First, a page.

Credit Building

At some point in your life you will likely need a loan. To get a loan, for school, for a home or for a car, you need a solid credit score. Credit scores affect approval and interest rates. Credit can also affect your ability to obtain certain jobs, approval for rent applications and even setting up utilities for your home. Building credit is a necessary process for ensuring your economic stability. Now, this may sound like a daunting process, but in reality it only takes a bit of diligence and minimal organization skills to start building your credit today.


Secured Credit Card

A secured credit card is one of the easiest ways to build credit in a low-risk manner. Secured credit cards work like debit cards. Most secured credit cards will ask for a minimum balance before issuing your card in exchange for a limited credit line. If a secured credit card has a deposit of $150, they may cap you at a $200 credit line. Over time you can put more money on the card for an increased credit line. When you apply for a secured credit card, make sure that you understand the terms and know when and how much you need to pay each month to keep growing your credit. Use your secured credit card to pay for one or two reoccurring bills each month, just like you would with your checking account. This will help to steadily build your credit over time.


Pay On Time

If you have any kind of loan, prioritize payment immediately and pay on time every month. Late payments can add up and become derogatory marks on your credit history. This can dramatically lower your credit score if you’ve already got a thin credit history. If you know you will be behind on a payment, reach out to the creditor to make arrangements to get back on track as soon as possible. Late payment history can stay on your credit history for up to 7 years.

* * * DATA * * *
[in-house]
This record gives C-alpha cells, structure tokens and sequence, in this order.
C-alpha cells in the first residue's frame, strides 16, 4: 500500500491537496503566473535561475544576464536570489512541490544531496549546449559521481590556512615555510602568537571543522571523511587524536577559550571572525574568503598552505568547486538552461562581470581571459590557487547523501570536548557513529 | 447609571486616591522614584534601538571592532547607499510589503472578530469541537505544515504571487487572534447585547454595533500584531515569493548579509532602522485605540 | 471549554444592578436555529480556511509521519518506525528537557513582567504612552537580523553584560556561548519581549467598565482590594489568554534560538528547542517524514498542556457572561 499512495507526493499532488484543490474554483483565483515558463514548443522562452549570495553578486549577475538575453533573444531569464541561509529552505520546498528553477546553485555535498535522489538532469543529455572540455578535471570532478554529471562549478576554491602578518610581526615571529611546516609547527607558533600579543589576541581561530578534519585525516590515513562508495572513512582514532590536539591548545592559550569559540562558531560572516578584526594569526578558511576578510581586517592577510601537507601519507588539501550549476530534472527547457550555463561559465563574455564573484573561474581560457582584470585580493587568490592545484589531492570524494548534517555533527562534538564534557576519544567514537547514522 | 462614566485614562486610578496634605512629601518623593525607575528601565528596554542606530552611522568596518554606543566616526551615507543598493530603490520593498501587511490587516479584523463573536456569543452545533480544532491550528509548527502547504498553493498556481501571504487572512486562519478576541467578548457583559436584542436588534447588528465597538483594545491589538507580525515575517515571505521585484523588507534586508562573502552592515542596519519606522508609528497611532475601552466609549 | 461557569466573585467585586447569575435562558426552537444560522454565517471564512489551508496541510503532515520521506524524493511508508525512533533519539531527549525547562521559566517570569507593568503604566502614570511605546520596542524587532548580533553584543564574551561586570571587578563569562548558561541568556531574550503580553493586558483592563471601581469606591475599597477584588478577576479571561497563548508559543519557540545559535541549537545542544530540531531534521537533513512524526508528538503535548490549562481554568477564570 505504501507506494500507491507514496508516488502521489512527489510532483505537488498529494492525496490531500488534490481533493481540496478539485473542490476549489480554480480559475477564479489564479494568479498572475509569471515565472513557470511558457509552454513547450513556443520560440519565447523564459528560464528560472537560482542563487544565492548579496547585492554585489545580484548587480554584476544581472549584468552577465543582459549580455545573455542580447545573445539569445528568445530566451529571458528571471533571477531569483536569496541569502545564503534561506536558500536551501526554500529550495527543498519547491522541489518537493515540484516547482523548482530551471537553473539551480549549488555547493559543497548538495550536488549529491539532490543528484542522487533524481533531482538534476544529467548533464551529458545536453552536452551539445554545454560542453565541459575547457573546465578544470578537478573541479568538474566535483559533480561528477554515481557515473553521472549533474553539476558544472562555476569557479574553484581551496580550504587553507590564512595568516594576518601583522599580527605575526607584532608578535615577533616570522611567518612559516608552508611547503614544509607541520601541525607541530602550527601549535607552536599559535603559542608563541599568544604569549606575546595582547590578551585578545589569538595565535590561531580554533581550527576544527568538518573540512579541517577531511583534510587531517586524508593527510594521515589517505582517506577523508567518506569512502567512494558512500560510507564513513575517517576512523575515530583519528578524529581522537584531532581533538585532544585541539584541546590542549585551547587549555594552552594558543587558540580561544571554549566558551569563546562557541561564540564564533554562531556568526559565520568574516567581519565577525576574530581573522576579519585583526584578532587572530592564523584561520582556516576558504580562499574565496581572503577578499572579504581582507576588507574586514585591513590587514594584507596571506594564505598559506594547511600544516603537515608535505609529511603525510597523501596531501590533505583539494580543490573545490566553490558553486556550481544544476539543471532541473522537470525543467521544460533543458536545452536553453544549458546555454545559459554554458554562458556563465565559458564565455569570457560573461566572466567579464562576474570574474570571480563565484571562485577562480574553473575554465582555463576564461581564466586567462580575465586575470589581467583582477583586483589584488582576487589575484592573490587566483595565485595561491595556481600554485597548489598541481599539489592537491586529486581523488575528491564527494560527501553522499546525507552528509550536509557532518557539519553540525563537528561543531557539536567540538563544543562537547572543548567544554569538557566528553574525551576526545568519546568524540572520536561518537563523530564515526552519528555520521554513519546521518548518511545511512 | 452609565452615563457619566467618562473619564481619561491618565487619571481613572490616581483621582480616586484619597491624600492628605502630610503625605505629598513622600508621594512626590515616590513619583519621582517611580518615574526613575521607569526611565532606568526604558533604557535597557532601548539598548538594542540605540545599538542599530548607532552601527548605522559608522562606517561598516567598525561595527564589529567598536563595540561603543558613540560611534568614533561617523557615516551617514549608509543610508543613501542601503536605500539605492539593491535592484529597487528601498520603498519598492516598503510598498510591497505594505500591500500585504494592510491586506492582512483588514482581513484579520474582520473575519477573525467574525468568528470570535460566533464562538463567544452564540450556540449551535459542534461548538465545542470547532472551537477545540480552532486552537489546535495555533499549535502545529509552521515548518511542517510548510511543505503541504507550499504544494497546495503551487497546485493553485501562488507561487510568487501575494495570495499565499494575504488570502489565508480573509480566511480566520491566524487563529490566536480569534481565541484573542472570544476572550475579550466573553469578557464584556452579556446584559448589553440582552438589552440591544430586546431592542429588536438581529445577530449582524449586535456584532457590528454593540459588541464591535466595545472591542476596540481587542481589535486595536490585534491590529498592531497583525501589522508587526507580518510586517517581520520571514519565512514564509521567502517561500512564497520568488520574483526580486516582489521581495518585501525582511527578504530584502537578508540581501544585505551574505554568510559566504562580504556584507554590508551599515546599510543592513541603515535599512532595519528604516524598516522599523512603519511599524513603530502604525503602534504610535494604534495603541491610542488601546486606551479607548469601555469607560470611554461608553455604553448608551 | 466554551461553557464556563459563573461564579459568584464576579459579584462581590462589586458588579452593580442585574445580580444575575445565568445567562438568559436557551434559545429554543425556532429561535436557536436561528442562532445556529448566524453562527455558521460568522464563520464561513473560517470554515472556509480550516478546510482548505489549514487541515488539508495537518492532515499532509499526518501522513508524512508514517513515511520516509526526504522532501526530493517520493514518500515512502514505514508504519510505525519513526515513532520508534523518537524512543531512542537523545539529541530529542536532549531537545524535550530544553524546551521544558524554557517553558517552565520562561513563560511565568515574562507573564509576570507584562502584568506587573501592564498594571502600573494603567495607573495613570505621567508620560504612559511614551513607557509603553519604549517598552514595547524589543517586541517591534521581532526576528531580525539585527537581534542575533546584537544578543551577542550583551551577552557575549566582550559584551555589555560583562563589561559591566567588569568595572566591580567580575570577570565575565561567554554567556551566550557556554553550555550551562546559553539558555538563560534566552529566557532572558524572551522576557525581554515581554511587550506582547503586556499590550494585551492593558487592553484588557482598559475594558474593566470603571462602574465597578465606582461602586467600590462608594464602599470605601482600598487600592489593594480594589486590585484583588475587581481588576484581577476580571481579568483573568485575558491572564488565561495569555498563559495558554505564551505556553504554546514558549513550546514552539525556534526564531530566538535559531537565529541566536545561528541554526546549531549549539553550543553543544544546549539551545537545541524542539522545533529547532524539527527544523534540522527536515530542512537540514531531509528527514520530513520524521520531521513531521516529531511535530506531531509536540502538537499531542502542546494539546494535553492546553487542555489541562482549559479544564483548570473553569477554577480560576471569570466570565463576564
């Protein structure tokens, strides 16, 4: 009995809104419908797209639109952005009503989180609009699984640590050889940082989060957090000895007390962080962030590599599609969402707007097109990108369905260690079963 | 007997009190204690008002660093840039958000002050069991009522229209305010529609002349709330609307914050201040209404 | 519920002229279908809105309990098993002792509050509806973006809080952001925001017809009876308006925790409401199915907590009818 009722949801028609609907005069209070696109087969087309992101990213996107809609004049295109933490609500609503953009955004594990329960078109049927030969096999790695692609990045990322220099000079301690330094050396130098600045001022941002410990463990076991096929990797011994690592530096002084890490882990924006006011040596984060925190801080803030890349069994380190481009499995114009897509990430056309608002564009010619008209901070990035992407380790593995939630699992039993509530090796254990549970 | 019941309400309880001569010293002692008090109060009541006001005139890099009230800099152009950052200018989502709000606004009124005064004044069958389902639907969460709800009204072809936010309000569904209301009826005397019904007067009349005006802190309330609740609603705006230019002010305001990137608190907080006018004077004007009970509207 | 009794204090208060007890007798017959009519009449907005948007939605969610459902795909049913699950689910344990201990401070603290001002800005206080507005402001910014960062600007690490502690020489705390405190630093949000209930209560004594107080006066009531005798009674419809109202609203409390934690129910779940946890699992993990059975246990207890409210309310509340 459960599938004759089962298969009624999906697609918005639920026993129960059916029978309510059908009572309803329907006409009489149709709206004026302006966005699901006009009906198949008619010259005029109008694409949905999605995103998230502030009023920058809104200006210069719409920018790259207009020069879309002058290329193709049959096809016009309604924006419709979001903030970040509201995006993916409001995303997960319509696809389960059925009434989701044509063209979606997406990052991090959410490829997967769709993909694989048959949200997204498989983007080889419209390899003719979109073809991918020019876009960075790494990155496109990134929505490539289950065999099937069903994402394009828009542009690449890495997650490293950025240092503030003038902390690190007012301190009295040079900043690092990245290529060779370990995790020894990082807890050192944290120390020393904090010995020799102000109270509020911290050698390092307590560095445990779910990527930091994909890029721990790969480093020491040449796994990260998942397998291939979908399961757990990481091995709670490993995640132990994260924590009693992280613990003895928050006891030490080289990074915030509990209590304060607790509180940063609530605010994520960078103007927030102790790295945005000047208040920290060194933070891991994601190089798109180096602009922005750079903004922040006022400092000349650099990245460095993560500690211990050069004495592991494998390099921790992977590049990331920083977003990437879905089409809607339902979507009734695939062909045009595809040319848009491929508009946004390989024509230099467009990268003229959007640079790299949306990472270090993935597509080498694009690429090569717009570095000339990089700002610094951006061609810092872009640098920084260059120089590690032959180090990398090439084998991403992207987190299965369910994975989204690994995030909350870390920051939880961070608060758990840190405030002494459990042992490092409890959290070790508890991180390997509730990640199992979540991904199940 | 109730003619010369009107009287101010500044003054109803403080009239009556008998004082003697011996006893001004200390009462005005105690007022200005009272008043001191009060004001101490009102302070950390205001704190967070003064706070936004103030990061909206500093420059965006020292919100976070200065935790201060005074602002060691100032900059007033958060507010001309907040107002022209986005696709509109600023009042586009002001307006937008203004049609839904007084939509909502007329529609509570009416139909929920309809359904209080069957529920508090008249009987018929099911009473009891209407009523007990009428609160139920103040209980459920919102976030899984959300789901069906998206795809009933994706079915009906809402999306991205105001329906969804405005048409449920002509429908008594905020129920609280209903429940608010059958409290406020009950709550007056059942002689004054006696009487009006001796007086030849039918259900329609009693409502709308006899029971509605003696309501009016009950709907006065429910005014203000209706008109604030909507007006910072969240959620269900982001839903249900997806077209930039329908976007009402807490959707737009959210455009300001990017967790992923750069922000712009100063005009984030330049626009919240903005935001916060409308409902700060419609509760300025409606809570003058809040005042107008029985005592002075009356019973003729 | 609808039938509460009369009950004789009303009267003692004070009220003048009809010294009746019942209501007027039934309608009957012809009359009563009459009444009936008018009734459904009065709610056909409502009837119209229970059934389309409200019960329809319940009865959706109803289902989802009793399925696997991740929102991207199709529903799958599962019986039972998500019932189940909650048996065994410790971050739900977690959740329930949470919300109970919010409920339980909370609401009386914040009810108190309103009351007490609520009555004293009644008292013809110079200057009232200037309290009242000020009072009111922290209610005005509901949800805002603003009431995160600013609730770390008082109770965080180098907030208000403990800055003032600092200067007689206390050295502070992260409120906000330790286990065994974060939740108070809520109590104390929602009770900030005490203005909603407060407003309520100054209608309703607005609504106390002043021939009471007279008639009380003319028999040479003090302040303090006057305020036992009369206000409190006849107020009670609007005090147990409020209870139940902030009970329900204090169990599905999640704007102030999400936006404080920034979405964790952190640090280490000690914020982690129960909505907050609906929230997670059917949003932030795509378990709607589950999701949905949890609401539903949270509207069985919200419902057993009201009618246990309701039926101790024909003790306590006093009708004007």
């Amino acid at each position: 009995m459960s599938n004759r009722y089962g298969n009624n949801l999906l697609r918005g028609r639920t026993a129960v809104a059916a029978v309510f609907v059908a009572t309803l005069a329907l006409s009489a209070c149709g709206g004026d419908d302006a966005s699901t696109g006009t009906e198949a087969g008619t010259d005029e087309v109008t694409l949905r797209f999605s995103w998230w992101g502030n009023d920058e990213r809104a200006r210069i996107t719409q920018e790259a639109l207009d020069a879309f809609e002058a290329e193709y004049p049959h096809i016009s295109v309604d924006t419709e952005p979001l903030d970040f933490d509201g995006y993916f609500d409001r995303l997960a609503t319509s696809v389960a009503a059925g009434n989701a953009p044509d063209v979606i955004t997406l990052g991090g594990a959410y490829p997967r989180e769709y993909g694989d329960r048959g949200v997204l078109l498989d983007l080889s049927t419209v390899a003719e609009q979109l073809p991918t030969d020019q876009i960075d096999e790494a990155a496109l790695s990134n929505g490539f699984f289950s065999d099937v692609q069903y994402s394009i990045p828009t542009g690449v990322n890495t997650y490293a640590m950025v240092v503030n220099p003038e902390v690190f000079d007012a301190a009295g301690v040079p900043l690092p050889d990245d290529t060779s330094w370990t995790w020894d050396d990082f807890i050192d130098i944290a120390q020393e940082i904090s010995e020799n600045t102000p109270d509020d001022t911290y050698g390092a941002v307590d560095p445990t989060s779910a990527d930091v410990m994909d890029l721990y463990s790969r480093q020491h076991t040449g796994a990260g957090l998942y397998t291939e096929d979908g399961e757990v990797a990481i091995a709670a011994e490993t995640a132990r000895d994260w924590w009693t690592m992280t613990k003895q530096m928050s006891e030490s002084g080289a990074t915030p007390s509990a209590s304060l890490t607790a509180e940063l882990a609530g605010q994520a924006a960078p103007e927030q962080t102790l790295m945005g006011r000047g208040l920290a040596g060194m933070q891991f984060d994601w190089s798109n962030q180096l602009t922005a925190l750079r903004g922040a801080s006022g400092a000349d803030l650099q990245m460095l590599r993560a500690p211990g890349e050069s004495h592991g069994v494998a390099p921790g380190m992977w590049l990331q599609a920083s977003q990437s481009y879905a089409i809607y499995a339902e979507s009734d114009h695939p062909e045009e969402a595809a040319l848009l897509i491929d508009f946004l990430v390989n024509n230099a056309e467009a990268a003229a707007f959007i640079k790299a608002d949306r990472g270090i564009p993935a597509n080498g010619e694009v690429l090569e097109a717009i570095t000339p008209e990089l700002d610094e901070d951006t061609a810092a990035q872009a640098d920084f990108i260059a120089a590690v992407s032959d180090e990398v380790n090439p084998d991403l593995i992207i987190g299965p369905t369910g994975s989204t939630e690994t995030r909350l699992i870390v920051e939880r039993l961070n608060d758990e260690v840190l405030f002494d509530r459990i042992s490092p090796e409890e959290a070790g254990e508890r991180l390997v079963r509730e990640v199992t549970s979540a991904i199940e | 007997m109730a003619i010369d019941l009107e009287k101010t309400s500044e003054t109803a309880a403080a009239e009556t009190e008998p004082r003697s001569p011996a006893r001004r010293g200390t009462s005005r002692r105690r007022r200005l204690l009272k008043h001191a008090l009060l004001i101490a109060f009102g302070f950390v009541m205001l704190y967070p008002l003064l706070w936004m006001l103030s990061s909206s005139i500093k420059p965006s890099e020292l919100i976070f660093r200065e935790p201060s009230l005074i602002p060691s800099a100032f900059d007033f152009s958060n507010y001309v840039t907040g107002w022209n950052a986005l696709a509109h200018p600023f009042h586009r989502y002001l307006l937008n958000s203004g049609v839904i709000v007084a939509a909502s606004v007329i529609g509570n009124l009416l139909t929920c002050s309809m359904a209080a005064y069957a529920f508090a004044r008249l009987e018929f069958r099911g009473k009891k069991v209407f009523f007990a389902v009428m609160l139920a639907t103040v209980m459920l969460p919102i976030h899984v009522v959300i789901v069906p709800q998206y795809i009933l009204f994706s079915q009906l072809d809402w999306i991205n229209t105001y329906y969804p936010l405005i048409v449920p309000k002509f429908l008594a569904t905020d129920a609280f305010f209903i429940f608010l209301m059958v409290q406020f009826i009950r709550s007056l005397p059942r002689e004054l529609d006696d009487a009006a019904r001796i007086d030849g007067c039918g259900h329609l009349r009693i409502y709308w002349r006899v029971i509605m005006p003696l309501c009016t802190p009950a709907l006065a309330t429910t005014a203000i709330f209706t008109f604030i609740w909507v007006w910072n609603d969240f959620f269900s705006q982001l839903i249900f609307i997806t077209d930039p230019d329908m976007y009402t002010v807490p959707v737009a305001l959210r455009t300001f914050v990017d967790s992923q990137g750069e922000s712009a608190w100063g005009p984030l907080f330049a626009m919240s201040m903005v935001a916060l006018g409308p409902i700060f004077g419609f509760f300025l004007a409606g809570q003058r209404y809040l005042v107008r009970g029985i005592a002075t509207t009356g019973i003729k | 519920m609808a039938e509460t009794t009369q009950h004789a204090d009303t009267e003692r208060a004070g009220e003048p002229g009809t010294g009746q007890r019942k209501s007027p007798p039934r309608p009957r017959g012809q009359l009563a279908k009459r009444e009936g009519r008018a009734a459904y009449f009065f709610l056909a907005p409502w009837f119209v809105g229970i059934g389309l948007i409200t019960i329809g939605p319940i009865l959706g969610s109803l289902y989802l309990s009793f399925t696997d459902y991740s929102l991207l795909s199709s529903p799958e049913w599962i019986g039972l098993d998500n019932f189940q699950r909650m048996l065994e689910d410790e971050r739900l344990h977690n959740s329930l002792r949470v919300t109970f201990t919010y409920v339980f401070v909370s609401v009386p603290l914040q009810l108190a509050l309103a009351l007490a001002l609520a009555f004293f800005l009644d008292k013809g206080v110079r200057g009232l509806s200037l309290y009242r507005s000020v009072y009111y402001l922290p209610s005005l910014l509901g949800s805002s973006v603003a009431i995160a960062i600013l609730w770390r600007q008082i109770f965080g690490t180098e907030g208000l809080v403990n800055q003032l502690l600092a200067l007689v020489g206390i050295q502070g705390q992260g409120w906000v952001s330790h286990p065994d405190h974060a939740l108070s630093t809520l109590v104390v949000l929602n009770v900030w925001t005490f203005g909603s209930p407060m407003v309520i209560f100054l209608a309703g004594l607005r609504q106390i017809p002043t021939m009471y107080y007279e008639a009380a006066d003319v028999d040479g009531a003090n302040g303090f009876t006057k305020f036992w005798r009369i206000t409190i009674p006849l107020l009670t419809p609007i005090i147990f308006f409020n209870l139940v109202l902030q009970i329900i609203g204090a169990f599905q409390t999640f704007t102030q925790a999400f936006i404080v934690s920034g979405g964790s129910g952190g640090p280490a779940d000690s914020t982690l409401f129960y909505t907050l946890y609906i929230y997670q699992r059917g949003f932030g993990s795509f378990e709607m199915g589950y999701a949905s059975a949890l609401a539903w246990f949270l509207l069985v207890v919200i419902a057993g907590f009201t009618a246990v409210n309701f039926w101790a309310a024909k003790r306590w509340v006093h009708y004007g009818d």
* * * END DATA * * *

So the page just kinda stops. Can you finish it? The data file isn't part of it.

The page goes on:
Make Micropayments

By making more frequent payments throughout the month, you can keep your credit card balances down and improve your credit score.


Become An Authorized User

By becoming an authorized user on the account of someone who has a great credit history, you can improve your own scores. This person will generally be a relative or spouse. They do not need to give you your own card, you do not need to have any access to the account or ever use it to be an authorized user. This will fatten up a thin credit history quickly.


Request Higher Credit Limits

By raising your credit limit while keeping your balance the same, you can lower your credit use and increase your score without making any big changes to your budget. Make sure you’re maintaining the same credit -building and positive personal finance habits.


Keep Credit Cards Open

When you pay off a big credit card debt, your instinct may be to close the credit card to avoid getting into debt again. This is counterproductive to credit building and can have a negative effect on your credit. Keep the credit line open, put one reoccurring bill on the credit card to keep raising your credit score.


Building or repairing credit can seem overwhelming, but with a few small changes and the right mindset, you can make a big impact on your credit score relatively quickly.